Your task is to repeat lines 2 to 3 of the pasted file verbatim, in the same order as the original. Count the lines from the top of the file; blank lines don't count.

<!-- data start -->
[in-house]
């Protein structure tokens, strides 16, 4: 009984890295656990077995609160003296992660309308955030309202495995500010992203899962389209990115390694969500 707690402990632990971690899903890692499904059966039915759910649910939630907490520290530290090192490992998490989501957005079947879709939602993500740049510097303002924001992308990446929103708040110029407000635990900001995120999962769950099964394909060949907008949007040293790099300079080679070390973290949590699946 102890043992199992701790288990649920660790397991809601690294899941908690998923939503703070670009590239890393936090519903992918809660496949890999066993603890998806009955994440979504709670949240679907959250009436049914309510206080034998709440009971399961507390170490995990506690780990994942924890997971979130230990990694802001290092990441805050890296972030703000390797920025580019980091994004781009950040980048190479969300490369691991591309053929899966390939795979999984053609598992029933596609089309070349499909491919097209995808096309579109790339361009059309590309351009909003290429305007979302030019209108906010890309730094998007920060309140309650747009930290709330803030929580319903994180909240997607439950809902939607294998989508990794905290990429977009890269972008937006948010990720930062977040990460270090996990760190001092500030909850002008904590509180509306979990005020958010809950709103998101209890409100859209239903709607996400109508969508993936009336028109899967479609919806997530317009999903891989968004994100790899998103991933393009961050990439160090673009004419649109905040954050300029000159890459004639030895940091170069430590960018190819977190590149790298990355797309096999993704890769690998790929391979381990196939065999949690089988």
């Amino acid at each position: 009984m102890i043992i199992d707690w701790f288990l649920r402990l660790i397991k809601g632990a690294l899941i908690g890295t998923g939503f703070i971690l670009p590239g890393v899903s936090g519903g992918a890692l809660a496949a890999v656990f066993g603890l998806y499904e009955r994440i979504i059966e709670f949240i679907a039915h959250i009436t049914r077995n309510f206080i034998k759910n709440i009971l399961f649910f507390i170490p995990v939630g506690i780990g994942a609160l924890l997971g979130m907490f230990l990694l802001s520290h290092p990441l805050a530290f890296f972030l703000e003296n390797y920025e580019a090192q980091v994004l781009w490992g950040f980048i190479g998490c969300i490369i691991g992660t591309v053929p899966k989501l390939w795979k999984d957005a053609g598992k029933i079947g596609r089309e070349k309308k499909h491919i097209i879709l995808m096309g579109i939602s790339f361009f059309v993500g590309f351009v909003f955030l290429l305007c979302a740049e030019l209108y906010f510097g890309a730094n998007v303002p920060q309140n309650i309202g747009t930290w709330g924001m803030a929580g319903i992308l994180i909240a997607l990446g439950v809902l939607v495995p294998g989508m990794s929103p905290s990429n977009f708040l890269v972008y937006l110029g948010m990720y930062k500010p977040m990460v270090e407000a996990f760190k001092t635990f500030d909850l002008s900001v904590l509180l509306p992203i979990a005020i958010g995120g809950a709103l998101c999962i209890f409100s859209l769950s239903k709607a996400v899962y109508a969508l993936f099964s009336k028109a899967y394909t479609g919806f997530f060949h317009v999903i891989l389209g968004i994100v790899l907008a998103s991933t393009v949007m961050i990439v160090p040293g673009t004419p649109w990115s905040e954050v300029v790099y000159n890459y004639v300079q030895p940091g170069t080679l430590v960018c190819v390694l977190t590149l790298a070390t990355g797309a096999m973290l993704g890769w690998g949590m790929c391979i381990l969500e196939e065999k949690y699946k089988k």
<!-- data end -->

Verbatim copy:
């Protein structure tokens, strides 16, 4: 009984890295656990077995609160003296992660309308955030309202495995500010992203899962389209990115390694969500 707690402990632990971690899903890692499904059966039915759910649910939630907490520290530290090192490992998490989501957005079947879709939602993500740049510097303002924001992308990446929103708040110029407000635990900001995120999962769950099964394909060949907008949007040293790099300079080679070390973290949590699946 102890043992199992701790288990649920660790397991809601690294899941908690998923939503703070670009590239890393936090519903992918809660496949890999066993603890998806009955994440979504709670949240679907959250009436049914309510206080034998709440009971399961507390170490995990506690780990994942924890997971979130230990990694802001290092990441805050890296972030703000390797920025580019980091994004781009950040980048190479969300490369691991591309053929899966390939795979999984053609598992029933596609089309070349499909491919097209995808096309579109790339361009059309590309351009909003290429305007979302030019209108906010890309730094998007920060309140309650747009930290709330803030929580319903994180909240997607439950809902939607294998989508990794905290990429977009890269972008937006948010990720930062977040990460270090996990760190001092500030909850002008904590509180509306979990005020958010809950709103998101209890409100859209239903709607996400109508969508993936009336028109899967479609919806997530317009999903891989968004994100790899998103991933393009961050990439160090673009004419649109905040954050300029000159890459004639030895940091170069430590960018190819977190590149790298990355797309096999993704890769690998790929391979381990196939065999949690089988």
């Amino acid at each position: 009984m102890i043992i199992d707690w701790f288990l649920r402990l660790i397991k809601g632990a690294l899941i908690g890295t998923g939503f703070i971690l670009p590239g890393v899903s936090g519903g992918a890692l809660a496949a890999v656990f066993g603890l998806y499904e009955r994440i979504i059966e709670f949240i679907a039915h959250i009436t049914r077995n309510f206080i034998k759910n709440i009971l399961f649910f507390i170490p995990v939630g506690i780990g994942a609160l924890l997971g979130m907490f230990l990694l802001s520290h290092p990441l805050a530290f890296f972030l703000e003296n390797y920025e580019a090192q980091v994004l781009w490992g950040f980048i190479g998490c969300i490369i691991g992660t591309v053929p899966k989501l390939w795979k999984d957005a053609g598992k029933i079947g596609r089309e070349k309308k499909h491919i097209i879709l995808m096309g579109i939602s790339f361009f059309v993500g590309f351009v909003f955030l290429l305007c979302a740049e030019l209108y906010f510097g890309a730094n998007v303002p920060q309140n309650i309202g747009t930290w709330g924001m803030a929580g319903i992308l994180i909240a997607l990446g439950v809902l939607v495995p294998g989508m990794s929103p905290s990429n977009f708040l890269v972008y937006l110029g948010m990720y930062k500010p977040m990460v270090e407000a996990f760190k001092t635990f500030d909850l002008s900001v904590l509180l509306p992203i979990a005020i958010g995120g809950a709103l998101c999962i209890f409100s859209l769950s239903k709607a996400v899962y109508a969508l993936f099964s009336k028109a899967y394909t479609g919806f997530f060949h317009v999903i891989l389209g968004i994100v790899l907008a998103s991933t393009v949007m961050i990439v160090p040293g673009t004419p649109w990115s905040e954050v300029v790099y000159n890459y004639v300079q030895p940091g170069t080679l430590v960018c190819v390694l977190t590149l790298a070390t990355g797309a096999m973290l993704g890769w690998g949590m790929c391979i381990l969500e196939e065999k949690y699946k089988k």